dCorr  Distance correlation  Székely and Rizzo (2009)  ✓  \(\mathcal {O}(n \log {n})\)  \(\mathcal {O}(n^2)\)  
RDC  Randomized dependency coefficient  LopezPaz et al. (2013)  ✓  \(\mathcal {O}(n \log {n})\)  
Kernel based  HSIC  Hilbert–Schmidt independence criterion  Gretton et al. (2005)  ✓  \(\mathcal {O}(n^2)\)  
Information theory based  MIC  Maximal information coefficient  Reshef et al. (2011)  ✗  \(\mathcal {O}(n)\)  \(\mathcal {O}(n^{3.6})\) 
GMIC  Generalized mean information coefficient  Luedtke and Tran (2013)  ✗  \(\mathcal {O}(2^n)\)  
MID  Mutual information dimension  Sugiyama and Borgwardt (2013)  ✗  \(\mathcal {O}(n \log {n})\)  \(\mathcal {O}(n^2)\)  
MIC\(_e\)  Maximal information coefficient  Reshef et al. (2015b)  ✗  \(\mathcal {O}(n)\)  \(\mathcal {O}(n^{2.25})\)  
TIC\(_e\)  Total information coefficient  Reshef et al. (2015b)  ✗  \(\mathcal {O}(n)\)  \(\mathcal {O}(n^{2.25})\)  
RIC  Randomized information coefficient  –  ✓  \(\mathcal {O}(n^{1.5})\) 
In this paper we introduce RIC. RIC is a dependency measure to compare sets of random variables based on normalized mutual information which is efficient and easy to compute. Table 2 shows a list of dependency measures currently available in literature. Not all of them is applicable to set of variables and some show high computational complexity with regards to the number of points n. Some complexities can be obtained with particular parameter choices or clever implementation techniques. We refer to the respective papers for a detailed analysis. Moreover, recent advances in this area have delivered faster computational techniques for the most recently proposed measures of dependence. For example, the approximated estimator for the population value of MIC can be sped up (Tang et al. 2014; Zhang et al. 2014), and the new exact estimator MIC\(_e\) provides very competitive computational complexity. Moreover, very recently a new technique for fast computation of distance correlation has been proposed (Huo and Szekely 2014).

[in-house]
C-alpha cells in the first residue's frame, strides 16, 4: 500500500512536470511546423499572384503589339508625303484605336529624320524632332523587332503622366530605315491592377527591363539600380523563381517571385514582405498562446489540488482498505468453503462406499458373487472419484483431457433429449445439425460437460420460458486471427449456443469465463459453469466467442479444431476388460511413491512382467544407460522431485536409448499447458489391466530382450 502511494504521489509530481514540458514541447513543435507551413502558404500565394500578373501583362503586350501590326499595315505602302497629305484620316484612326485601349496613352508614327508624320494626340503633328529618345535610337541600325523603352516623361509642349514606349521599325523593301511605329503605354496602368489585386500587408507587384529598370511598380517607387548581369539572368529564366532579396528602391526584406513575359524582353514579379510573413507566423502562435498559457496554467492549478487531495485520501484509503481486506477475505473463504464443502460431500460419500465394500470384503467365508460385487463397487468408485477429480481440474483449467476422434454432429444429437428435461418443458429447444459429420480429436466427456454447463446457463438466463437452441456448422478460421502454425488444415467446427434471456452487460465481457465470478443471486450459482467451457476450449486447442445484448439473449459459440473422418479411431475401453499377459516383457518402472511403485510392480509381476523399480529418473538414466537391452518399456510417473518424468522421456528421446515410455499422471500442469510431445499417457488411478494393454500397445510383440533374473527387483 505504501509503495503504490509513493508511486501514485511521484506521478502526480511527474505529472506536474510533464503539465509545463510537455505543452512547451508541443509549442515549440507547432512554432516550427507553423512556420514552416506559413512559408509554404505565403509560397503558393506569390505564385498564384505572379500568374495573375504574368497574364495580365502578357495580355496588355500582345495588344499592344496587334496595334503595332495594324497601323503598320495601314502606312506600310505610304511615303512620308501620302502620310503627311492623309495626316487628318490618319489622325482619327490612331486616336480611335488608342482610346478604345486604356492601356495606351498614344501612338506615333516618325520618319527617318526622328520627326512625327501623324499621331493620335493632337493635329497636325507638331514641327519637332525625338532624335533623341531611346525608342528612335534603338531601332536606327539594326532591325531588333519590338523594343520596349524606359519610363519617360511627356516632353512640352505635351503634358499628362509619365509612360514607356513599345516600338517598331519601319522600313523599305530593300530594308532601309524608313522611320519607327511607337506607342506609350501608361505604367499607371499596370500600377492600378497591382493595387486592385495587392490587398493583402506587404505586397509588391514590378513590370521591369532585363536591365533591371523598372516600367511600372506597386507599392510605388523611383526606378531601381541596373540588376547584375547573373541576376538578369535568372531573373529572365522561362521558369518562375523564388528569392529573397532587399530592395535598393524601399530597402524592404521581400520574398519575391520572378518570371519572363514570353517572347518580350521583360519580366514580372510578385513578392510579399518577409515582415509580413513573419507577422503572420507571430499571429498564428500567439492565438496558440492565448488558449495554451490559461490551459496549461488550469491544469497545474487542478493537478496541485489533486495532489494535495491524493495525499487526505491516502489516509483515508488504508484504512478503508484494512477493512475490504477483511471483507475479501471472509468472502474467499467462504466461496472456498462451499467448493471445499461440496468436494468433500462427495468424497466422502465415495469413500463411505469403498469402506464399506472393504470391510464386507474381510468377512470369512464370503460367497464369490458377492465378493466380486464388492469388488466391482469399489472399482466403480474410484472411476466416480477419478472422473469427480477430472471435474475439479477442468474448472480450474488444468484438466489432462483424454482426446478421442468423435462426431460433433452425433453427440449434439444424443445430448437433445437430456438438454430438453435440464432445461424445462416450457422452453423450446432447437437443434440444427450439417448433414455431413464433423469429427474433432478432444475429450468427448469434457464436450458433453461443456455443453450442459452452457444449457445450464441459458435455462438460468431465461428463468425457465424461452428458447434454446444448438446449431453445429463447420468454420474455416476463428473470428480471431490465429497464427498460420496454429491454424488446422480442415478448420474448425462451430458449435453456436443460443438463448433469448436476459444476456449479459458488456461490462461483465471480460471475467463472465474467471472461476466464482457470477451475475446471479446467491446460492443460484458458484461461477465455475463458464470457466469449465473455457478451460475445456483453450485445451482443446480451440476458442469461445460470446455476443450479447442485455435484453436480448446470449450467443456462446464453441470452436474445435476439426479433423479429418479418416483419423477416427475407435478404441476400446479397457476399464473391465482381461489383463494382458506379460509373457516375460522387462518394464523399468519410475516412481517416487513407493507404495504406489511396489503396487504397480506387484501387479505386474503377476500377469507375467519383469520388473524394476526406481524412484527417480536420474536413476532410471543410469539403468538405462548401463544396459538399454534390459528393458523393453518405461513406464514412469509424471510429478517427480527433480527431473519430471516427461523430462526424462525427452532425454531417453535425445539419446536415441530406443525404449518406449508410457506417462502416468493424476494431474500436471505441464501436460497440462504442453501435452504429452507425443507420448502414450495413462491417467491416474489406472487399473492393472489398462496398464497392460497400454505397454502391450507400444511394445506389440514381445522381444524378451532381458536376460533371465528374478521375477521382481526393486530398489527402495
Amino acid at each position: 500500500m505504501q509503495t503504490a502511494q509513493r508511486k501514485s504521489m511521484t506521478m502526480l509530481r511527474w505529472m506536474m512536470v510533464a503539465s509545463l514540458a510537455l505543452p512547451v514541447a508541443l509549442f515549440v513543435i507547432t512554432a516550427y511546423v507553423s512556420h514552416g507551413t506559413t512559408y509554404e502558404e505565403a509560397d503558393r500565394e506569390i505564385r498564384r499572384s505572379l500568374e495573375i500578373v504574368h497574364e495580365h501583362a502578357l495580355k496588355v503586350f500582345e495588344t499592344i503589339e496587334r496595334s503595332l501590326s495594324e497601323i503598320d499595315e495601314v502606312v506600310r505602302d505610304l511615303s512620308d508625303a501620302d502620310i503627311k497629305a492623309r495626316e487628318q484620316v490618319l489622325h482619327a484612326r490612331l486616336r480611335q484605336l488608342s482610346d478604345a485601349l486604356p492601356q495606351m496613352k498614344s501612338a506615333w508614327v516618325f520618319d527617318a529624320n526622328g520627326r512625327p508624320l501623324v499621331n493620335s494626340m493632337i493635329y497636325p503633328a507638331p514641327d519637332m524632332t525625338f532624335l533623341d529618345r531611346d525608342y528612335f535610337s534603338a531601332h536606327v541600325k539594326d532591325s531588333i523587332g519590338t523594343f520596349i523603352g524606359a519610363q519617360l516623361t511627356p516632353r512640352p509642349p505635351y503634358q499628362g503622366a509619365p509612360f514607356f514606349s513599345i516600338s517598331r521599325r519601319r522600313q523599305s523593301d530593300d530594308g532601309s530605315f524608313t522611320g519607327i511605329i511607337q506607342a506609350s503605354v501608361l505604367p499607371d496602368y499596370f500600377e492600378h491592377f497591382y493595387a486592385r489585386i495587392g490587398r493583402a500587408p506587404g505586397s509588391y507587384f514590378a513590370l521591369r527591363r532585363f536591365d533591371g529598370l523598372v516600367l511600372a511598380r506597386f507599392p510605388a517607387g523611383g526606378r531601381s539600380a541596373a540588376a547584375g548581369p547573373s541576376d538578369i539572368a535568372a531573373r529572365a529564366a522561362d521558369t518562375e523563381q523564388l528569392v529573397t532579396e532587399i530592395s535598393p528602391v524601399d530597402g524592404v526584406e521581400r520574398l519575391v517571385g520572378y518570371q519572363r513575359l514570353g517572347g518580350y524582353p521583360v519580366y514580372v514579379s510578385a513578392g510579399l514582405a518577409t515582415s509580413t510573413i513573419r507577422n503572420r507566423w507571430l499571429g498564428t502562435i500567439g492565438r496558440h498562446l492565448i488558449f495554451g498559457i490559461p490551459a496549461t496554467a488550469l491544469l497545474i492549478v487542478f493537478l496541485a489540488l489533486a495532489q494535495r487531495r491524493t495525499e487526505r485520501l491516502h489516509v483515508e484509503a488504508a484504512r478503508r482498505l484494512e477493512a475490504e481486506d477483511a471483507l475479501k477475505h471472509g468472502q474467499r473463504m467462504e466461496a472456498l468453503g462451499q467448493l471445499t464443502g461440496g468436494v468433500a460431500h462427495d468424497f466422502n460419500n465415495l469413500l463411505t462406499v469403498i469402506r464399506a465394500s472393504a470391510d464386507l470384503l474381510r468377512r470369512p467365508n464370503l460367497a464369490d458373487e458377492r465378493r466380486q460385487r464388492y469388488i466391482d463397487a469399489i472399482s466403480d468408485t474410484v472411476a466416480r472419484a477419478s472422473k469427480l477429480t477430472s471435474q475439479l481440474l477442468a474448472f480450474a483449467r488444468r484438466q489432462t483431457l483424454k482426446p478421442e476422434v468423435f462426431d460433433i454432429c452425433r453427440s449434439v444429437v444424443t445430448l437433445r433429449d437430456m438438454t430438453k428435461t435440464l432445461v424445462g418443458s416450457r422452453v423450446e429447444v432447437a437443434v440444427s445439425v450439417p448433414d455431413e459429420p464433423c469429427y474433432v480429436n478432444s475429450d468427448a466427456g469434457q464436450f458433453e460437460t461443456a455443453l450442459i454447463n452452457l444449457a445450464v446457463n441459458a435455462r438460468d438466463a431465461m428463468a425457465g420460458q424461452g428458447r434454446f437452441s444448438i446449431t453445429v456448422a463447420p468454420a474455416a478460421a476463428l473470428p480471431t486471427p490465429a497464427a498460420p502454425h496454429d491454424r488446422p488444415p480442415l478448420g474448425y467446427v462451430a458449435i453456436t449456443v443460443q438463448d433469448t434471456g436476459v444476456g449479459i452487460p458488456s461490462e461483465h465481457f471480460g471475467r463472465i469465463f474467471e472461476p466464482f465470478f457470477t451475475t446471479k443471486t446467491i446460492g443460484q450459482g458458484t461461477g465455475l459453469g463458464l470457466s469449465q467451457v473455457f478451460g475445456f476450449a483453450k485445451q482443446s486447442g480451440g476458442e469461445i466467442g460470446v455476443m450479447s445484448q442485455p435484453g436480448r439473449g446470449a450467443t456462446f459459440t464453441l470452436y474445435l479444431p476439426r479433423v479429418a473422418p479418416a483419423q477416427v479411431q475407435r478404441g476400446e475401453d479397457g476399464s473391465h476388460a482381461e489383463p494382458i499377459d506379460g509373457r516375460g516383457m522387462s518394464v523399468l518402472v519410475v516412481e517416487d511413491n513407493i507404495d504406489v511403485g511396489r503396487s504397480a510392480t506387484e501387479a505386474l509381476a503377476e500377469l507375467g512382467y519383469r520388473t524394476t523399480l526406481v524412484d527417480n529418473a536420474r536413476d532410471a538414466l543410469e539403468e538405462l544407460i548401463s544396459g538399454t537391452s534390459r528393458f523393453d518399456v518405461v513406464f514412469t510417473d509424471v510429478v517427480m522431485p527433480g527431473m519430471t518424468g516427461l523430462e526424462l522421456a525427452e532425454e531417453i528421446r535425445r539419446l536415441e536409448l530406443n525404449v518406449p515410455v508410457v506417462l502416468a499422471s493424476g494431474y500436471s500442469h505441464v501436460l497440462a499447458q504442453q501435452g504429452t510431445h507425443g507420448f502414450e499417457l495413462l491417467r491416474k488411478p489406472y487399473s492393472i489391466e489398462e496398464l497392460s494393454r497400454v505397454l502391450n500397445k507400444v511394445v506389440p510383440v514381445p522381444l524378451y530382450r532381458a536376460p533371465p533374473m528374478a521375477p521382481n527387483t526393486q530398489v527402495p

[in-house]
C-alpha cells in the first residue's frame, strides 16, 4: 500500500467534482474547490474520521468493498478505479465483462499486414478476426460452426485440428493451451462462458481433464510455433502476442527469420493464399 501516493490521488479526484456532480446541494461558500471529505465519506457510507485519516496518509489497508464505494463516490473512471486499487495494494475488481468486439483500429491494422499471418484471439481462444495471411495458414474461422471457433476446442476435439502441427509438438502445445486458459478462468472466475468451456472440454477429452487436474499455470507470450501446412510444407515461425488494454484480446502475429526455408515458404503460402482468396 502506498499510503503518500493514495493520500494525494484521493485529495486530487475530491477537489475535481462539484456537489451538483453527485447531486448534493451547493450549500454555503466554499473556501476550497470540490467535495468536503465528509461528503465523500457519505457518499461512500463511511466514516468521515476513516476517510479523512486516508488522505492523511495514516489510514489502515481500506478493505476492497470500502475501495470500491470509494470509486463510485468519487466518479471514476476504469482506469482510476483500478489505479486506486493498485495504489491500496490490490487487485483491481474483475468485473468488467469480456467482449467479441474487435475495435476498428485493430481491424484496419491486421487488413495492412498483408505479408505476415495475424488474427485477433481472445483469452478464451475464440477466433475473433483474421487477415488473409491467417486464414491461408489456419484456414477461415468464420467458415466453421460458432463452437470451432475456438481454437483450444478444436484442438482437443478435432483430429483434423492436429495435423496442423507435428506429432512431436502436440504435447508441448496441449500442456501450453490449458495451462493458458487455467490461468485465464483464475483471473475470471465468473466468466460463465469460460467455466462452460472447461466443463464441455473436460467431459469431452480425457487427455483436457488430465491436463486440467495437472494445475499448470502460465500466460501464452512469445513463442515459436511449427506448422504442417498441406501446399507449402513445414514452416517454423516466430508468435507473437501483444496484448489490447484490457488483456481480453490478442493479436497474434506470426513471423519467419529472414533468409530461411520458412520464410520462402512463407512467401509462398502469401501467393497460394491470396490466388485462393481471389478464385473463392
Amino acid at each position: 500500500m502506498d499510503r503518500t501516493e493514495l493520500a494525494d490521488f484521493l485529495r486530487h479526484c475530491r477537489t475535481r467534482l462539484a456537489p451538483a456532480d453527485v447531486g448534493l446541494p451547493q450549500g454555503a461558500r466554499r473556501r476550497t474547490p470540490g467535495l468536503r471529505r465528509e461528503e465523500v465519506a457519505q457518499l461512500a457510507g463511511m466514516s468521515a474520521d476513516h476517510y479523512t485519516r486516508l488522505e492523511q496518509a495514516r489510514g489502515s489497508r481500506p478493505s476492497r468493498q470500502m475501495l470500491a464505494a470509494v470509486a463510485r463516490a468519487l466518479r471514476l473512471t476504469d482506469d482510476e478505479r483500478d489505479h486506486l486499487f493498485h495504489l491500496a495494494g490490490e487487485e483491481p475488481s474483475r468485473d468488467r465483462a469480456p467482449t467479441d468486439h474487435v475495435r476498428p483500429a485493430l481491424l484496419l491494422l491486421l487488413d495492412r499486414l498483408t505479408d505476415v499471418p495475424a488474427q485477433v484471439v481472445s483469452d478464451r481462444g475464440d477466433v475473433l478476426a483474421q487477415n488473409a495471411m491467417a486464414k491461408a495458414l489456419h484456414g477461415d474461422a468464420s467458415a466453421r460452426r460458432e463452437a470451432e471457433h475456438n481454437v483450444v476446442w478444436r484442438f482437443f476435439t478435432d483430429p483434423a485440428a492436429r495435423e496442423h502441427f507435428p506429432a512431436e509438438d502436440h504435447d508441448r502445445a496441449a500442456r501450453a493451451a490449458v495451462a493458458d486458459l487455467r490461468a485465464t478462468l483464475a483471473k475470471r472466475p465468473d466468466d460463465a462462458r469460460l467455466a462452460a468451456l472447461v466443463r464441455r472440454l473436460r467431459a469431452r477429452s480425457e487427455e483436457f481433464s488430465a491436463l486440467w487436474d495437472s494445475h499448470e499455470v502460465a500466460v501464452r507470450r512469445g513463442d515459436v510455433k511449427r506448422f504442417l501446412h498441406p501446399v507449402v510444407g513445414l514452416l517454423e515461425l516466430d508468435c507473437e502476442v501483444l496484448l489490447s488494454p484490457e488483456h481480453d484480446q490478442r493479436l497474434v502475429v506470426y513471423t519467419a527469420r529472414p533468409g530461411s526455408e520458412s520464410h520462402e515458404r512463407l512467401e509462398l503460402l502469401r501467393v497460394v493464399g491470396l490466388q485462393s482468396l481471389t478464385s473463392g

3 The randomized information coefficient
Theorem 1
 (i)
\(\mathcal {RIC}({\mathbf {X}},{\mathbf {Y}}) = 0\) if and only if \({\mathbf {X}}\) and \({\mathbf {Y}}\) are independent;
 (ii)
\(\mathcal {RIC}({\mathbf {X}},{\mathbf {Y}}) \le 1\).
Proof
 (i)
(\(\mathbf {X}\) and \(\mathbf {Y}\) are independent \(\Rightarrow \) \(\mathcal {RIC}(\mathbf {X},\mathbf {Y}) = 0\)) If the variables in \(\mathbf {X}\) and independent from the variables in \({\mathbf {Y}}\), for any randomization grid G it holds true that \({\mathcal {I}}({\mathbf {X}},{\mathbf {Y}}G) = 0\). Therefore, \(\mathcal {RIC}({\mathbf {X}},{\mathbf {Y}}) = 0\).
(\(\mathcal {RIC}({\mathbf {X}},{\mathbf {Y}}) = 0\) \(\Rightarrow \) \({\mathbf {X}}\) and \(\mathbf {Y}\) are independent) For any randomization grid G, the mutual information is always nonnegative: \(\mathcal {I}(\mathbf {X},\mathbf {Y}G) \ge 0\). Thus, the normalized mutual information is also nonnegative: \(\mathcal {NMI}(\mathbf {X},\mathbf {Y}G) \ge 0\). Therefore being RIC the expected value of a nonnegative quantity, \(\mathcal {RIC}(\mathbf {X},\mathbf {Y}) = \int _{G} \mathcal {NMI}(\mathbf {X},\mathbf {Y}G)P(G) dG = 0\) implies that \(\mathcal {NMI}(\mathbf {X},\mathbf {Y}G)\) is equal to 0 for any possible G. If the normalized mutual information is equal to 0 also the mutual information is equal to 0: \(\mathcal {I}(\mathbf {X},\mathbf {Y}G) = 0\). This implies that \(\mathbf {X}\) and \(\mathbf {Y}\) are independent according to the discretization imposed by G (Cover and Thomas 2012). This is true for every possible discretization grid G, therefore also \(\mathbf {X}\) and \(\mathbf {Y}\) are independent.